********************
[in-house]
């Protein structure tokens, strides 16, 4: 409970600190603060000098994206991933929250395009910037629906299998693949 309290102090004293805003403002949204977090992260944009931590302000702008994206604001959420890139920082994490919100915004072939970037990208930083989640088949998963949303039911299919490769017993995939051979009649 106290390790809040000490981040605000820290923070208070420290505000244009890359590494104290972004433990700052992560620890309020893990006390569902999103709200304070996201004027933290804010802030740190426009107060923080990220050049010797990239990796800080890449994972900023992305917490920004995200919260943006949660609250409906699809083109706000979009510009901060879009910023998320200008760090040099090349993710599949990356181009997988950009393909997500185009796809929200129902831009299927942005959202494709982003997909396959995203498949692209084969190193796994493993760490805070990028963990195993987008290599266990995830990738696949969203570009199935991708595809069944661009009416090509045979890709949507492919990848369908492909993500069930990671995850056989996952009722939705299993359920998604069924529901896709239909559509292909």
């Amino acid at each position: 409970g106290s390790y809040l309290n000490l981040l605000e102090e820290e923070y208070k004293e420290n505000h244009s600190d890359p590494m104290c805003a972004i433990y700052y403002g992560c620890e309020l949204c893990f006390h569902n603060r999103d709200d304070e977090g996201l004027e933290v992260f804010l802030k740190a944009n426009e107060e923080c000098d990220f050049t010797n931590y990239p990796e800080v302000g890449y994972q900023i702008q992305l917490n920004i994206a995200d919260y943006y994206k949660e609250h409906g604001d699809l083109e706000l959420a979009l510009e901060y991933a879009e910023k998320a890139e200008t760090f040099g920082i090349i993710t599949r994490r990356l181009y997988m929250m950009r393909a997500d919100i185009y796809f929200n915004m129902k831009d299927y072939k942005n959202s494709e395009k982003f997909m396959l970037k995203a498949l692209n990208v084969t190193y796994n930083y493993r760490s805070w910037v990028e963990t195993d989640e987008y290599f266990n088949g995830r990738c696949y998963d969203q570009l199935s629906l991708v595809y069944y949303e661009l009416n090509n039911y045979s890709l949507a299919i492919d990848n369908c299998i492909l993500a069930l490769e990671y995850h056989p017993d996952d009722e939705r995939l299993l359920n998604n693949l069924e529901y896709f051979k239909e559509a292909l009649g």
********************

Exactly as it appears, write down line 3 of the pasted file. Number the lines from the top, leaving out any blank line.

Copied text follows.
């Amino acid at each position: 409970g106290s390790y809040l309290n000490l981040l605000e102090e820290e923070y208070k004293e420290n505000h244009s600190d890359p590494m104290c805003a972004i433990y700052y403002g992560c620890e309020l949204c893990f006390h569902n603060r999103d709200d304070e977090g996201l004027e933290v992260f804010l802030k740190a944009n426009e107060e923080c000098d990220f050049t010797n931590y990239p990796e800080v302000g890449y994972q900023i702008q992305l917490n920004i994206a995200d919260y943006y994206k949660e609250h409906g604001d699809l083109e706000l959420a979009l510009e901060y991933a879009e910023k998320a890139e200008t760090f040099g920082i090349i993710t599949r994490r990356l181009y997988m929250m950009r393909a997500d919100i185009y796809f929200n915004m129902k831009d299927y072939k942005n959202s494709e395009k982003f997909m396959l970037k995203a498949l692209n990208v084969t190193y796994n930083y493993r760490s805070w910037v990028e963990t195993d989640e987008y290599f266990n088949g995830r990738c696949y998963d969203q570009l199935s629906l991708v595809y069944y949303e661009l009416n090509n039911y045979s890709l949507a299919i492919d990848n369908c299998i492909l993500a069930l490769e990671y995850h056989p017993d996952d009722e939705r995939l299993l359920n998604n693949l069924e529901y896709f051979k239909e559509a292909l009649g």